Customer trust is a necessity no business can do without. Research and data show that trust drives sales and solidifies brand loyalty, making it critical for businesses regardless of external factors—but especially so in today’s tumultuous economic environment.
Yet customers’ trust in an organization isn’t guaranteed. It can fluctuate from year to year, from industry to industry, or even from day to day—as you’ll read about below.
How can companies today solidify their customers' trust in them? And how much does it really influence the bottom line?
Read on to learn what can happen when trust goes wrong—and what organizations can do to bolster their operational technology and subsequently their customers’ trust.
Over the 2022 winter holiday travel season, Southwest Airlines suffered an operational breakdown, leading to thousands of canceled flights. The cause? Severe weather conditions—and outdated technology. The result? Customer distrust and significant financial loss.
Although examples of organizations losing customers' trust date all the way back to the Industrial Revolution, Southwest's case stands out as a modern example of technology deeply influencing consumer trust.
According to research, trust drives results: from top-line growth and bigger spending to brand loyalty.
But what creates trust?
According to the Institute of Customer Service, the top drivers are:
Trust is incredibly powerful. So powerful that the same research found 95% of consumers would stay loyal to a brand they trust.
Before the December 2022 debacle, Southwest Airlines told investors they were upgrading their technology. Most of these upgrades, however, focused on customer-facing improvements (think app updates and WiFi on planes) rather than backend IT enhancements. This lack of investment left a functional gap in their automated crew rescheduling system.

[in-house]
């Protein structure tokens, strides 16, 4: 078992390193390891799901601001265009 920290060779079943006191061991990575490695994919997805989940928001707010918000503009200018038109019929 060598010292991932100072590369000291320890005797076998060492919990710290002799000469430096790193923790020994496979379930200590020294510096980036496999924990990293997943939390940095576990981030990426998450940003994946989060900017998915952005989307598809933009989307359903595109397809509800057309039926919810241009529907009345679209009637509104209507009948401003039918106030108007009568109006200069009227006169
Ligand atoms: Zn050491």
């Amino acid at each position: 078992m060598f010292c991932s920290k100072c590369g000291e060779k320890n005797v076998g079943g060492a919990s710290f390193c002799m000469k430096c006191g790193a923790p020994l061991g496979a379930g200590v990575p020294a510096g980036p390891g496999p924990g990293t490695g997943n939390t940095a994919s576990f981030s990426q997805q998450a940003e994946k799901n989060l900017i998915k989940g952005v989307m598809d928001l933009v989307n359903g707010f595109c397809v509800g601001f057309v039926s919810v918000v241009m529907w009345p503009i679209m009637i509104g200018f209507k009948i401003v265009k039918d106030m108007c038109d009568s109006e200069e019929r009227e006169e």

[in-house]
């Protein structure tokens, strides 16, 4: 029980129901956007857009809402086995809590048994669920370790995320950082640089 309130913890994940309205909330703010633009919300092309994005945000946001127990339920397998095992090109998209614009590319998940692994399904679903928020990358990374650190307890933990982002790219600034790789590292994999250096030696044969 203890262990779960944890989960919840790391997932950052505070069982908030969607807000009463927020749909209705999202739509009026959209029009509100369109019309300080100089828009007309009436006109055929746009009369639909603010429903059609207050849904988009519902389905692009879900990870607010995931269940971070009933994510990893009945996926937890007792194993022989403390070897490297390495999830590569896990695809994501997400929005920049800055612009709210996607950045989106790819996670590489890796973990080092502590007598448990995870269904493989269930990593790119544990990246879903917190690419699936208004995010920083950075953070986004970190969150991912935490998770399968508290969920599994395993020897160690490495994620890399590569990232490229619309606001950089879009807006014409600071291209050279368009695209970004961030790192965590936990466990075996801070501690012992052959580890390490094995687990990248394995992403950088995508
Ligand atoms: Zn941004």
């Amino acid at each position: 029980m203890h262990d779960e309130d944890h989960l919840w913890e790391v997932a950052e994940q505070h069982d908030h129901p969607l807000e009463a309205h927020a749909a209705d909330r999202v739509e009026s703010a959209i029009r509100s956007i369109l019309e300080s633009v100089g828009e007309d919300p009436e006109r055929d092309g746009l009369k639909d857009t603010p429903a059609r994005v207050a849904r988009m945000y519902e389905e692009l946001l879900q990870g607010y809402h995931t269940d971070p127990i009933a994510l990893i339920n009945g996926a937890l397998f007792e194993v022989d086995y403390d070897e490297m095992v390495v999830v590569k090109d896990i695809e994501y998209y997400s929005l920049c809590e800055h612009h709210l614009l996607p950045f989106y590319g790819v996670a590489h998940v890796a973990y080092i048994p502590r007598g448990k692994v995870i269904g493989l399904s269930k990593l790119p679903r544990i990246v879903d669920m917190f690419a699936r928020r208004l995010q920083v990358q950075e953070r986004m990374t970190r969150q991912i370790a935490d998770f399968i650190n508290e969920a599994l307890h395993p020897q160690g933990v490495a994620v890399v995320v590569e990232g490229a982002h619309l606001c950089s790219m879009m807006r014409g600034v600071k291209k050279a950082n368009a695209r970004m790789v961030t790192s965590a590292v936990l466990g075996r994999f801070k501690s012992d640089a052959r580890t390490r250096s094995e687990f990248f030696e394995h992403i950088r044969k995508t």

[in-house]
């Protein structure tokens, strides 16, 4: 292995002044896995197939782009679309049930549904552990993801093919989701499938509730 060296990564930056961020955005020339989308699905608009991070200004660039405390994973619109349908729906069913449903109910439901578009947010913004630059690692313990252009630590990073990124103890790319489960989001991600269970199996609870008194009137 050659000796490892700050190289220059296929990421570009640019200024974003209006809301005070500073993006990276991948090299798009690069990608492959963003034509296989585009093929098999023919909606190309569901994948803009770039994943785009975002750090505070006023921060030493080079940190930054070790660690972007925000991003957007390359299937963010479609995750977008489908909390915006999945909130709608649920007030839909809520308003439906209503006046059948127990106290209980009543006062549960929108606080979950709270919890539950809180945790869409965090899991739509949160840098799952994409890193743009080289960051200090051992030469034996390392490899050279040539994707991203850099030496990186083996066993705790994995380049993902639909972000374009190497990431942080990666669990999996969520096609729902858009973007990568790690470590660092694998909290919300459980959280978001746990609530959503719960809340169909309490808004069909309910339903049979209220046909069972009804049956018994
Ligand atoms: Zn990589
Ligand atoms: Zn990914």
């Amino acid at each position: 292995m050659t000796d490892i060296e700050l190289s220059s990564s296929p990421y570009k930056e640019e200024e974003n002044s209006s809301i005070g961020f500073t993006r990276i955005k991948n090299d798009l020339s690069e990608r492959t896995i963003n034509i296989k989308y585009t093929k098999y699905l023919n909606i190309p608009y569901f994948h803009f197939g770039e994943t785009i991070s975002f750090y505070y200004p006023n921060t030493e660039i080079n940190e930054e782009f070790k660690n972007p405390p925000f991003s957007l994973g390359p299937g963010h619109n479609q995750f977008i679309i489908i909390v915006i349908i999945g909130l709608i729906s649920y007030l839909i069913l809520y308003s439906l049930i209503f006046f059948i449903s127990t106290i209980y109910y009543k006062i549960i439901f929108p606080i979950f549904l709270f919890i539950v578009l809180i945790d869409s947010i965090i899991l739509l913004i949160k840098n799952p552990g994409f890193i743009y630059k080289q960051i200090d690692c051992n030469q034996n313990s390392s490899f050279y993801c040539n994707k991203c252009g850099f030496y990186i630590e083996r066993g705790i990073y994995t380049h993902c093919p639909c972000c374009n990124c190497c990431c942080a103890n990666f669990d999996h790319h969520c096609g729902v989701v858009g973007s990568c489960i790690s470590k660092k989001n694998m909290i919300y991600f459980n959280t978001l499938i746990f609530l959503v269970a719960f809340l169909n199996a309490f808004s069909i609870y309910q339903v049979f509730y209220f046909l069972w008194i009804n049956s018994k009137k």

When the December winter storms disrupted normal flight paths, Southwest staff had to manually reroute flights and rebook customers on new flights. Almost 15% of Southwest operations were canceled, which caused dayslong waits, long lines at counters, lost luggage, and excessive wait times.
Southwest financials also took a hit: The issues cost the airline more than $1 billion in lost revenue and refunds to passengers.
These losses led the company to increase their financial commitment to IT maintenance and upgrades in 2023.
Yet the airline's operational technology issues continued months later with a second operational failure in April 2023. This resulted in a 52% cancelation of Southwest's daily flight schedule and a 3.9% stock decrease on the day of the April failure.
Beyond the headlines and tweets, the Southwest case serves as a cautionary tale for businesses hesitant to undertake a legacy technology overhaul. Although this is a costly and delicate process, updated systems reduce the risk of costly operational issues.
And operational failure occurs far more often than people think. For example, last year, a U.K. hospital group's reliance on legacy systems led to heatwave-induced disruptions that lasted weeks. Electronic patient records weren’t available, forcing a return to paper—delaying critical surgeries and lab work.
While we’ve been hearing more these days about trust as a business imperative, the truth is, it’s always been an imperative. There are very few brands you can’t get away from, so if customers don’t have to use a brand they don’t trust, they’ll go somewhere else. — Pablo Alejo, Human-Centered Design Expert, West Monroe”
Organizations can start by conducting a technology audit that reviews their system's ability to handle a sudden spike in demand. Such an audit can also review interoperability, redundancy, and the level of investment required.
"Ask: 'Do my systems allow me to move quickly enough to adapt to evolving customer expectations?' If the answer is no, it's time to upgrade to modern, flexible systems (...)." And initial audit is the first step in your journey towards an evolution in your mindset. Considering technology as an asset --and not as a cost-- is a key part of taking action.”
— Brian Reavell, Sales Effectiveness Leader, West Monroe”
Organizations also should be proactive in addressing situations before they become disastrous; think holistically about how to ensure their operations can handle any scenario; and start thinking about technology as an asset.
Need a customer trust action plan? Download West Monroe’s Tech Trends to Watch to get ideas on: